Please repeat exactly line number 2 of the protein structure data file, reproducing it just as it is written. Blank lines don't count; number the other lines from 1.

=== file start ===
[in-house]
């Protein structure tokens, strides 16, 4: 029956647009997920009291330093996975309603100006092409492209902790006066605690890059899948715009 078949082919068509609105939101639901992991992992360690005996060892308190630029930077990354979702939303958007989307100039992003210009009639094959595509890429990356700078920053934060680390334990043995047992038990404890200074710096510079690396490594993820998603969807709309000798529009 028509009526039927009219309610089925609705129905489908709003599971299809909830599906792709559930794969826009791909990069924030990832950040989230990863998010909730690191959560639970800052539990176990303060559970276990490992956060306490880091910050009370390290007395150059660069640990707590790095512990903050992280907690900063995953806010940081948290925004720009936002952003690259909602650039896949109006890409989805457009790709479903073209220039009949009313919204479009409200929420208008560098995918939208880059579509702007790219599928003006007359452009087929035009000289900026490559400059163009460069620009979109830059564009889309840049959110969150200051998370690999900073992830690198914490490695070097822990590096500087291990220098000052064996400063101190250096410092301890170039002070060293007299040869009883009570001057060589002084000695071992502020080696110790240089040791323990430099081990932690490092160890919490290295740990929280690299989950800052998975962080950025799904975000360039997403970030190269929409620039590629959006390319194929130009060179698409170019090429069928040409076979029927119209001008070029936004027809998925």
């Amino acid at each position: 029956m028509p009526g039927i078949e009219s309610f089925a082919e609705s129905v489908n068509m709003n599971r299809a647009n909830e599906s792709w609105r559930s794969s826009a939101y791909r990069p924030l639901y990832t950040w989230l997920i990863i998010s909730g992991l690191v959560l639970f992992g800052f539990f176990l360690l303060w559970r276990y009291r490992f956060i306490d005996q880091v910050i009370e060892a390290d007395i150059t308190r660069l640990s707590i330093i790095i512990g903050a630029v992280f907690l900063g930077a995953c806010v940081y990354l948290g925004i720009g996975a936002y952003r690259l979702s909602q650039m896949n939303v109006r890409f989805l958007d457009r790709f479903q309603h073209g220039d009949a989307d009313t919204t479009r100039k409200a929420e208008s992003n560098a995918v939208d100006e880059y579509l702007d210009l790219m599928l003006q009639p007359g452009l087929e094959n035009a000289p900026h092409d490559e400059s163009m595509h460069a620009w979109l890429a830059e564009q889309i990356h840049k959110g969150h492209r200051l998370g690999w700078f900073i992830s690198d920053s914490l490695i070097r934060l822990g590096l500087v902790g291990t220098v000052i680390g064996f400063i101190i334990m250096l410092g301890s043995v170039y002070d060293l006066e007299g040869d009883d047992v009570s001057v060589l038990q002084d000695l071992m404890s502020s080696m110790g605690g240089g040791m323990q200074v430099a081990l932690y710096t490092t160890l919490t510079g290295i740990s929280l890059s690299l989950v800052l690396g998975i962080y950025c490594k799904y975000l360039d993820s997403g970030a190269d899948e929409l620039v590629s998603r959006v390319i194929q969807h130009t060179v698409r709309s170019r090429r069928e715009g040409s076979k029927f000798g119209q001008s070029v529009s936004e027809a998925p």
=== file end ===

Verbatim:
């Protein structure tokens, strides 16, 4: 029956647009997920009291330093996975309603100006092409492209902790006066605690890059899948715009 078949082919068509609105939101639901992991992992360690005996060892308190630029930077990354979702939303958007989307100039992003210009009639094959595509890429990356700078920053934060680390334990043995047992038990404890200074710096510079690396490594993820998603969807709309000798529009 028509009526039927009219309610089925609705129905489908709003599971299809909830599906792709559930794969826009791909990069924030990832950040989230990863998010909730690191959560639970800052539990176990303060559970276990490992956060306490880091910050009370390290007395150059660069640990707590790095512990903050992280907690900063995953806010940081948290925004720009936002952003690259909602650039896949109006890409989805457009790709479903073209220039009949009313919204479009409200929420208008560098995918939208880059579509702007790219599928003006007359452009087929035009000289900026490559400059163009460069620009979109830059564009889309840049959110969150200051998370690999900073992830690198914490490695070097822990590096500087291990220098000052064996400063101190250096410092301890170039002070060293007299040869009883009570001057060589002084000695071992502020080696110790240089040791323990430099081990932690490092160890919490290295740990929280690299989950800052998975962080950025799904975000360039997403970030190269929409620039590629959006390319194929130009060179698409170019090429069928040409076979029927119209001008070029936004027809998925």